The present work is one of the most valuable anthologies devoted to Sufism in a Western language and is in fact unique in its authenticity combined with diversity. In order to understand the value of this work, it is necessary to turn briefly to the history of the study of Sufism in the Occident. In contrast to the fields of theology, philosophy, and the sciences, there were no translations of Sufi texts into Latin during the Middle Ages. The knowledge received about Sufism in the West by such men as Dante and, somewhat later, St. John of the Cross came from vernacular languages, oral transmission, and personal contact. The first work to use the term "Sufism," as ta'awwuf has come to be known in the West, was in fact written in 1821 by a German scholar by the name of August Tholuck, who wrote a study of the subject entitled Sufismus: sive Theosophia Persarum pantheistica. The later eighteenth and the nineteenth centuries were also witness to the translations of Sufi texts from both Persian and Arabic into English, German, French, and some other European languages. The works of such translators as Sir William Jones, von Hammer Purgstall, and Ruckert began to be read in literary and even philosophical circles and attracted major figures such as Goethe and Emerson. But the influence of Sufism during the Romantic Movement remained for the most part literary, and not philosophical and metaphysical, at least not as these terms are understood in a traditional context.

For hundreds of years, the inner spiritual core of Islam has been the focus of Sufi practitioners and thinkers. Those initiated into its mysteries have sometimes expressed them in ecstatic poetry, in a symbolic language of love, or in reasoned prose. These essays by such contemporary writers on Sufism as Seyyed Hossein Nasr, William Chittick, Titus Burckhardt, Martin Lings, Rene Guenon, and Frithjof Schuon, allow the reader to understand the language, the wisdom, and the beautiful history of classical Sufism. Covering a wide range of topics related to the mystical aspect of Islam, Sufism, this book includes essays on spiritual thought and knowledge, many of which have been translated into English for the first time. Several of the contributions are from a new generation of interpreters and wisdom seekers of Sufism.

This volume comes at a point when Muslims in the West, fatigued by an ideological and sacreligious fanaticism parading itself as Islam, have begun turning in droves back to its spiritual tradition. It is hoped that this volume will assist these Muslims, and non-Muslims who find themselves sensitive to Sufi discourse, in finding their way to the Path. Some of the most important essays contained in this collection are Burckhardt's "Sufi Doctrine and Method", Nasr's "The Spiritual Needs of Western Man and the Message of Sufism", Schuon's "The Quintessential Esoterism of Islam", Kazemi's "Jesus in the Qur'an: Selfhood and Compassion--An Akbari Perspective", Schaya's "On the Name Allah", and Chodkiewicz's "The Vision of God according to Ibn 'Arabi". All in all this is a feast for those inquiring into Islamic spirituality. To quote the back of the book: "These essays go beyond the endless fascination with forms: they always orient and re-orient themselves to the intrinsic Beauty of the Truth, the Truth that lives within the forms of Sufism and within the saints who have lived it."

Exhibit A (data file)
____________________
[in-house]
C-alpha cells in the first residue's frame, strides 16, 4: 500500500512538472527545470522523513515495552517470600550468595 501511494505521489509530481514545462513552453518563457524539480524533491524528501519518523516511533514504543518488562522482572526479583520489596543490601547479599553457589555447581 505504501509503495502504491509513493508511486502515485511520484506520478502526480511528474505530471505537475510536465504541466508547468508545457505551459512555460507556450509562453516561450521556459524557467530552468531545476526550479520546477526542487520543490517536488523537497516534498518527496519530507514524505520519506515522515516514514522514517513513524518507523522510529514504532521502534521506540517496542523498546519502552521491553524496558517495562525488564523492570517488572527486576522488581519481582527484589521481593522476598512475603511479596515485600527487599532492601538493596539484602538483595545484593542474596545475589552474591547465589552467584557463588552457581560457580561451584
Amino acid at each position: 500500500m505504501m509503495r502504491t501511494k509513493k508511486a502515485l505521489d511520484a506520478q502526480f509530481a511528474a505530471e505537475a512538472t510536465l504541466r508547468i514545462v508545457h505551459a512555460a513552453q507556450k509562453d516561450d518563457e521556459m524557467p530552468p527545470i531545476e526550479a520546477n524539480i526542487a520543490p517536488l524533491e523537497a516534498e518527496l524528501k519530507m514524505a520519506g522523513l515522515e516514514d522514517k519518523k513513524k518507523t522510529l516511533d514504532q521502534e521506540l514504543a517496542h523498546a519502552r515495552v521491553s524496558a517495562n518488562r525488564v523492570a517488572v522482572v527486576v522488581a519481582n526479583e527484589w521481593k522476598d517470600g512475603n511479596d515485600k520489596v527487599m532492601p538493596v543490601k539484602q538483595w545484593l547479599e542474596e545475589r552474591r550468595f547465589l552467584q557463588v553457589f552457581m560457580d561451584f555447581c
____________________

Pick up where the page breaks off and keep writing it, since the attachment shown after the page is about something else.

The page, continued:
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Friday, December 26, 2008

Tibetan Buddhism Celebrates 900 Years Of The Karmapa Lama

Tibetan Buddhism Celebrates 900 Years Of The Karmapa Lama Image
Both Tibetans and the Chinese government recognize Trinley Thaye Dorje, 17th Karmapa. He occupies the third highest post in Tibetan Buddhism (Vajrayana or "lightning vehicle") after the Dalai and the Panchen Lama. He lives under Indian "protection."

A two-day celebration will be in Bodh Gaya, India (the place thought to be where the Buddha gained enlightenment, but it is not certain even if people take it for granted and a related Bodhi tree has been planted there now), starting this Wednesday.DHARAMSALA, India (AsiaNews) - "The 17th Karmapa is the oldest and the most revered reincarnate lineage in Tibetan Buddhism," Samdhong Rinpoche told AsiaNews. The Kalon Tripa or prime minister of the Tibetan government-in-exile spoke a few days before the 900th anniversary of the Karmapa, the third highest spiritual office in Tibetan Buddhism after the Dalai Lama and the Panchen Lama.

The current incarnation (since each person who fills the post is thought to be the same person reborn and returning on purpose to continue the work) has lived in India since 2000, free from Chinese control. He is viewed as the "natural" successor to the Dalai Lama.

Born in 1983, the current Karmapa Lama (Trinley Thaye Dorje) fled from Tsurphu Temple in central Tibet. And after an overland winter trek across the Himalayas, he reached India where he was given asylum.

He has lived in Dharamsala (the seat of the government in exile) since he went into exile. He is free to travel but requires official permission to receive visitors.

For Rinpoche, 900 years "of Karma tradition are significant because it is an occasion to strengthen and reinforce the Tibetan religious and cultural identity."

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Thursday, December 25, 2008

Buddhist Extraterrestrials In Space Sutra

Buddhist Extraterrestrials In Space Sutra Image